Tim Hollis: A radical reform that could harm the relationship between police and public

WELL before the General Election, the Conservative Party made it clear that they considered the current arrangements for police accountability to be in need of reform.

They believed that the Home Office and central government had exercised too great an influence on operational policing priorities and wished to see local communities have a greater say on how they are policed. I do not disagree with their analysis on that point. They then declared their intention to introduce directly-elected police commissioners.

From an early stage, the Association of Chief Police Officers expressed deep reservations at the proposal. This is not, as some have suggested, the reaction of vested interest seeking to maintain the status quo – we know that change is required – but it is a serious note of caution voiced by the leadership of the British Police Service.

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Today, we have a coalition Government seeking to deliver radical reform across the public sector. In the Queen's Speech, there was the commitment to introduce "directly-elected individuals to hold the police to account. They would ensure that local policing activities meet the needs of the local community, help build confidence in the system and bring communities and the police together".

At present, chief constables have responsibility for the "direction and control" of a police force and we are operationally independent. We are held to account by a police authority which is responsible for ensuring an "effective and efficient" police force.

I do not consider that my operational independence is at risk under the proposed new arrangements, but I do have real concerns over the wider implications.

To what extent is an elected individual for policing covering a large area and a wide range of communities realistically able to represent the complexity of their views on local policing? With the exception of those standing as independents, the individuals will need to come from a party and a place. To a significant extent, their views on policing will be influenced by their background politically, and their experience of policing where they live. Can one person represent the wide range of views of rural communities, as well as those living in towns and cities, where the social and demographic mix is so complex?

Equally important, what will be the relationship between the police commissioner and the other elected representatives across the force area, specifically the MPs and councillors on the local authority? They, too, have a very real interest in policing and in representing the views of local communities. When it comes to setting policing priorities, who has the most powerful mandate?

In my five years as Chief Constable of Humberside, I have witnessed the strong working relationships that have developed between police and the four unitary authorities in my force area. This has underpinned much of the improved performance achieved in recent years, and will be even more important as public sector budgets come under pressure. What will be the relationship between those local partnerships and someone setting priorities for the force as a whole?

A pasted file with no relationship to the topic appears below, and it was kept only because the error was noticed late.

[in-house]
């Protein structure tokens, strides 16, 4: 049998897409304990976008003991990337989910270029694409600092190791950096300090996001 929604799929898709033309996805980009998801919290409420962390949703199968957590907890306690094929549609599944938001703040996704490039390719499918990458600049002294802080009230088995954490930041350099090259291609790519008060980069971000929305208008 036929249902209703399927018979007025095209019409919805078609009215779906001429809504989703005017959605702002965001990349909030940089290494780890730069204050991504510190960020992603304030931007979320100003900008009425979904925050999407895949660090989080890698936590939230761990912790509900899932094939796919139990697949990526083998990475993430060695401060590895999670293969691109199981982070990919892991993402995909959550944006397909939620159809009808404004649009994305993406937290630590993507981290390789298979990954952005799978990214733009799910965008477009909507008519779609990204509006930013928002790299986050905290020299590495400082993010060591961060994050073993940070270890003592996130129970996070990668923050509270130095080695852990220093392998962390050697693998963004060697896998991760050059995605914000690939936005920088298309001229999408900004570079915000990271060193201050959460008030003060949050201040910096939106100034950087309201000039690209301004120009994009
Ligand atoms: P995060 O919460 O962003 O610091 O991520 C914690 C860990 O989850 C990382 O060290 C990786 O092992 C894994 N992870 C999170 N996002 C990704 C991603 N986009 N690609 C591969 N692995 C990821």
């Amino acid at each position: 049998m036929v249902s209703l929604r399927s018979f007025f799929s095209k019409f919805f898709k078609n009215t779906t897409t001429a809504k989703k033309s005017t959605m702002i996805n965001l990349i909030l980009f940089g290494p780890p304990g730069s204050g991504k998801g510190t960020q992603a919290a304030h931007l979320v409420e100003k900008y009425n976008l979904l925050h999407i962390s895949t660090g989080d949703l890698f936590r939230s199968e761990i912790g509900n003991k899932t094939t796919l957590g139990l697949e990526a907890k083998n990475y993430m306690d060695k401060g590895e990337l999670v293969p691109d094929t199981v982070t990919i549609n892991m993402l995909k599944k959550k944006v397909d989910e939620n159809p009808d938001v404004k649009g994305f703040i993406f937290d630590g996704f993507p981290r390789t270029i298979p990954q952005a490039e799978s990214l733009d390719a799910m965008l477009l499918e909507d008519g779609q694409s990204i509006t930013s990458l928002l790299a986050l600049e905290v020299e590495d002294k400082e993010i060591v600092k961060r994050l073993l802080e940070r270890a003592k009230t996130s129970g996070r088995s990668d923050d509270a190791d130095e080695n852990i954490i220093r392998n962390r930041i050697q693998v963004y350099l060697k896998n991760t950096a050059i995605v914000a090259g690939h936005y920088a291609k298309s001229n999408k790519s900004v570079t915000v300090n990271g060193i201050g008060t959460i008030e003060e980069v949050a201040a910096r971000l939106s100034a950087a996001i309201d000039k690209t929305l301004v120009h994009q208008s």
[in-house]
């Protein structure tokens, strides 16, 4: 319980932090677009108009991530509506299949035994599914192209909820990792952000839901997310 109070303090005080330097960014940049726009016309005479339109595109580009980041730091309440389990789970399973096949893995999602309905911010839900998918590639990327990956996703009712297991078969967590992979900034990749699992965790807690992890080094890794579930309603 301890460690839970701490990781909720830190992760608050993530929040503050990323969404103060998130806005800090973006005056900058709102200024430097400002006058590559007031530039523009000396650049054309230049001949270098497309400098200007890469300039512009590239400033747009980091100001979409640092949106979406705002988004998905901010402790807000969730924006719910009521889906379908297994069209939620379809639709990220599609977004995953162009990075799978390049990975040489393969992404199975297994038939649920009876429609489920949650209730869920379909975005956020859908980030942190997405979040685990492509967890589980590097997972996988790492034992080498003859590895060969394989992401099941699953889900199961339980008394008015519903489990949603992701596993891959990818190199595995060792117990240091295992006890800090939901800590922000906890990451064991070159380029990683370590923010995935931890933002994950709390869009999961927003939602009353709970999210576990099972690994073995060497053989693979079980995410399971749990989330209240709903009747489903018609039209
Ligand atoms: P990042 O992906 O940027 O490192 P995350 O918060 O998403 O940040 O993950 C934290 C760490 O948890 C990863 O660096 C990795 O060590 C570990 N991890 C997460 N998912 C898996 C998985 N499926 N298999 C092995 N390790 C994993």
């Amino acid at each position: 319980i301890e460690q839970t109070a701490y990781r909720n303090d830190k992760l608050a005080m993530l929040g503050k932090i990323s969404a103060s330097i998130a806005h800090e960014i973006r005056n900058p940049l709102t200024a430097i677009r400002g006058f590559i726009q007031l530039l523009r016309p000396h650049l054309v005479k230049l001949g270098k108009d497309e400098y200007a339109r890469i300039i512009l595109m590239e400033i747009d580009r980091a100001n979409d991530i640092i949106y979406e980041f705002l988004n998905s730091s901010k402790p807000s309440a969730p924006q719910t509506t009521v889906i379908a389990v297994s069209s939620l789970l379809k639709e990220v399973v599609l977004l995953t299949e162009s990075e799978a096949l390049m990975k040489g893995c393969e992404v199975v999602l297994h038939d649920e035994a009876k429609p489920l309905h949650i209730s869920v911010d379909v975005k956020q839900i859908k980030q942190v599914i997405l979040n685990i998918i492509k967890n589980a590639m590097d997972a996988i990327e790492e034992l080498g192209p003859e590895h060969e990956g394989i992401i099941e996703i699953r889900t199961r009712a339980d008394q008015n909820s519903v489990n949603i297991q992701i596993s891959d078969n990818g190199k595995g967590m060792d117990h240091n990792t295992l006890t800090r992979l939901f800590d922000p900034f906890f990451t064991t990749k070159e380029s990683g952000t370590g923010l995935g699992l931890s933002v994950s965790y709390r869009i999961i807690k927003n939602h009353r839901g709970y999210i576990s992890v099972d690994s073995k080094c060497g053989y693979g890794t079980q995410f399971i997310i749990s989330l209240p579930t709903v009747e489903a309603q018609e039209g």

The police authority is currently a precept-setting authority so relations between members, and the leaders of the local councils, is critical when annual budgets are set. The majority of our police

authority members are councillors from those same authorities, hence there is a direct link between the police authority and the local authorities. Will the new police commissioner have similar precept setting powers?

There is another level of complexity. This region's four police forces and police authorities are working together to achieve greater efficiencies and to tackle the very real threats posed by serious and organised criminals operating across force boundaries, and preying on local communities.

We are rightly proud of the joint operational units which have been created to provide the necessary higher levels of protection. One can reasonably predict that a person seeking to become an elected police commissioner will adopt a manifesto promising to deliver better policing locally. What will their attitude be if I decide, as a Chief, to deploy officers to regional units working outside my force area? That, too, is unclear.

Professionally, I understand the new Government's desire to reinforce the relationship between the police and their communities at local level. A good deal of effort has gone into that aspect of policing in recent years. We are proud of what we have achieved.

I also welcome their intention to loosen the grip of Whitehall on setting policing priorities and holding police to account. My concern is the current lack of detail as to how elected police commissioners will undertake their work and the nature of their relationship to other agencies, particularly at local authority level, with whom the police work so closely.

I do not disagree with the view that existing accountability

arrangements need to be reviewed and refreshed. I know that members of the existing police authorities have ideas as to how that might be brought about.

My concern is that in seeking to be radical and reforming, the Government may introduce a fundamentally new element of policing which does not fit easily with the relationships between local police and their communities which have grown up over the last 180 years.

Indeed, the proposed changes may not, in reality, bring communities and police together in the way they envisage. An important debate is underway.

Tim Hollis is Chief Constable of Humberside Police and Vice President of the Association of Chief Police Officers.